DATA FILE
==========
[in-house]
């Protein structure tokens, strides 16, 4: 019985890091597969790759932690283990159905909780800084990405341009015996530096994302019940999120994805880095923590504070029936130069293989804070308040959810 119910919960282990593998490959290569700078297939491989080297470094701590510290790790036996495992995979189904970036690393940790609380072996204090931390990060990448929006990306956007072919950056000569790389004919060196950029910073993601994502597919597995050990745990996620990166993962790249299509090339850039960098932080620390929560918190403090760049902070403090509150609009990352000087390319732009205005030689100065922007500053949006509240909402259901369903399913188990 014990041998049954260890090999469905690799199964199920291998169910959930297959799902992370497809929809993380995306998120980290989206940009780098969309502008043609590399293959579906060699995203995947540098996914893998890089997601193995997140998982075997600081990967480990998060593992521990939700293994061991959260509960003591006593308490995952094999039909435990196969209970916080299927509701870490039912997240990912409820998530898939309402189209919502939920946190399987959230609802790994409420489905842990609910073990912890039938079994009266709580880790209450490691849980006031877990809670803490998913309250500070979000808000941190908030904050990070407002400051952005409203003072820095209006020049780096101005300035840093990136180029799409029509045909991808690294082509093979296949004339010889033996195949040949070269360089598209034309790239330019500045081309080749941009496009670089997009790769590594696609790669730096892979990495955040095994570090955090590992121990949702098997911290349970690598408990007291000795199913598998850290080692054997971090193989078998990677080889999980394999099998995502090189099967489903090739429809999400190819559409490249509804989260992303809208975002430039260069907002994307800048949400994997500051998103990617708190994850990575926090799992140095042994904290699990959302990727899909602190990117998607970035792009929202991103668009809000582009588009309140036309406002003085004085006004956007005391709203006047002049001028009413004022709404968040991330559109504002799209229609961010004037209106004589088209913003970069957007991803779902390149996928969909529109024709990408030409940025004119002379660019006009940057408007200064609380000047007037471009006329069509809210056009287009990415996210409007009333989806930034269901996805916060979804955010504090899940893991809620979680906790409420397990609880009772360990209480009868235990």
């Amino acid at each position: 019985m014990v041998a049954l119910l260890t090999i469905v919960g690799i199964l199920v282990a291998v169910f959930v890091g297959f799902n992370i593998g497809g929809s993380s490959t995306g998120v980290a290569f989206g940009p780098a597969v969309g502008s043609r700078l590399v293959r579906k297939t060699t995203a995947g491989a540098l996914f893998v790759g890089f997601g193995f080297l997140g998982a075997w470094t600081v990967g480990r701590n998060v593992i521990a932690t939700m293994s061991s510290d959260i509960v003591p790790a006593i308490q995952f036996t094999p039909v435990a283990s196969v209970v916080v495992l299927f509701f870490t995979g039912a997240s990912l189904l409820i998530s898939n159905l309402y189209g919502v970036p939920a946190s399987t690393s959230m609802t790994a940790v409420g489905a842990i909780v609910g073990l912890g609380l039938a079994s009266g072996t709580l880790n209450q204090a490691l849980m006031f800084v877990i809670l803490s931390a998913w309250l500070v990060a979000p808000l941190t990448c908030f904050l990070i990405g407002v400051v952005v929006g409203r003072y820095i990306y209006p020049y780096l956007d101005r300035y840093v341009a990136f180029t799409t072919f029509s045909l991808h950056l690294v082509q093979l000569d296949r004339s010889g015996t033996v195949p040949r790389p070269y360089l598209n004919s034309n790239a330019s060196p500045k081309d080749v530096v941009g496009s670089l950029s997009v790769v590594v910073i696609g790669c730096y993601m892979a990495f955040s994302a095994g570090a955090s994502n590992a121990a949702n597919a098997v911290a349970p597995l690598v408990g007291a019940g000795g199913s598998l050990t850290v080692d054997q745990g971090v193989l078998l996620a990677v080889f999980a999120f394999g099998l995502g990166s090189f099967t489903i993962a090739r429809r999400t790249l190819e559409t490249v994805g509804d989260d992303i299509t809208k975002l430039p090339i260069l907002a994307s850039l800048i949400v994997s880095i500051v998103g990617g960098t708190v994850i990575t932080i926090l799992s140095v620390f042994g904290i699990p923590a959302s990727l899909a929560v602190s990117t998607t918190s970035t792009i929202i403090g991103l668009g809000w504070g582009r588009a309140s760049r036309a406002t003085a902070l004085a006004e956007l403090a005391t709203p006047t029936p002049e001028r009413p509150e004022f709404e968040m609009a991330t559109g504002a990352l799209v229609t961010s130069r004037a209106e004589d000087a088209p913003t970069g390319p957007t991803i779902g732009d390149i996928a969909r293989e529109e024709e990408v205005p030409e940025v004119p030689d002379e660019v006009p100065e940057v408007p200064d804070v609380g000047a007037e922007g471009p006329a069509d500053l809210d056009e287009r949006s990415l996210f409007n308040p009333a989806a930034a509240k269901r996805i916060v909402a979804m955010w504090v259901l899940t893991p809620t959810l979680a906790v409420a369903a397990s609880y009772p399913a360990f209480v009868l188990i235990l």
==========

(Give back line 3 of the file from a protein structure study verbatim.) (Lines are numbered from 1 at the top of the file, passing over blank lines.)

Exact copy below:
């Amino acid at each position: 019985m014990v041998a049954l119910l260890t090999i469905v919960g690799i199964l199920v282990a291998v169910f959930v890091g297959f799902n992370i593998g497809g929809s993380s490959t995306g998120v980290a290569f989206g940009p780098a597969v969309g502008s043609r700078l590399v293959r579906k297939t060699t995203a995947g491989a540098l996914f893998v790759g890089f997601g193995f080297l997140g998982a075997w470094t600081v990967g480990r701590n998060v593992i521990a932690t939700m293994s061991s510290d959260i509960v003591p790790a006593i308490q995952f036996t094999p039909v435990a283990s196969v209970v916080v495992l299927f509701f870490t995979g039912a997240s990912l189904l409820i998530s898939n159905l309402y189209g919502v970036p939920a946190s399987t690393s959230m609802t790994a940790v409420g489905a842990i909780v609910g073990l912890g609380l039938a079994s009266g072996t709580l880790n209450q204090a490691l849980m006031f800084v877990i809670l803490s931390a998913w309250l500070v990060a979000p808000l941190t990448c908030f904050l990070i990405g407002v400051v952005v929006g409203r003072y820095i990306y209006p020049y780096l956007d101005r300035y840093v341009a990136f180029t799409t072919f029509s045909l991808h950056l690294v082509q093979l000569d296949r004339s010889g015996t033996v195949p040949r790389p070269y360089l598209n004919s034309n790239a330019s060196p500045k081309d080749v530096v941009g496009s670089l950029s997009v790769v590594v910073i696609g790669c730096y993601m892979a990495f955040s994302a095994g570090a955090s994502n590992a121990a949702n597919a098997v911290a349970p597995l690598v408990g007291a019940g000795g199913s598998l050990t850290v080692d054997q745990g971090v193989l078998l996620a990677v080889f999980a999120f394999g099998l995502g990166s090189f099967t489903i993962a090739r429809r999400t790249l190819e559409t490249v994805g509804d989260d992303i299509t809208k975002l430039p090339i260069l907002a994307s850039l800048i949400v994997s880095i500051v998103g990617g960098t708190v994850i990575t932080i926090l799992s140095v620390f042994g904290i699990p923590a959302s990727l899909a929560v602190s990117t998607t918190s970035t792009i929202i403090g991103l668009g809000w504070g582009r588009a309140s760049r036309a406002t003085a902070l004085a006004e956007l403090a005391t709203p006047t029936p002049e001028r009413p509150e004022f709404e968040m609009a991330t559109g504002a990352l799209v229609t961010s130069r004037a209106e004589d000087a088209p913003t970069g390319p957007t991803i779902g732009d390149i996928a969909r293989e529109e024709e990408v205005p030409e940025v004119p030689d002379e660019v006009p100065e940057v408007p200064d804070v609380g000047a007037e922007g471009p006329a069509d500053l809210d056009e287009r949006s990415l996210f409007n308040p009333a989806a930034a509240k269901r996805i916060v909402a979804m955010w504090v259901l899940t893991p809620t959810l979680a906790v409420a369903a397990s609880y009772p399913a360990f209480v009868l188990i235990l």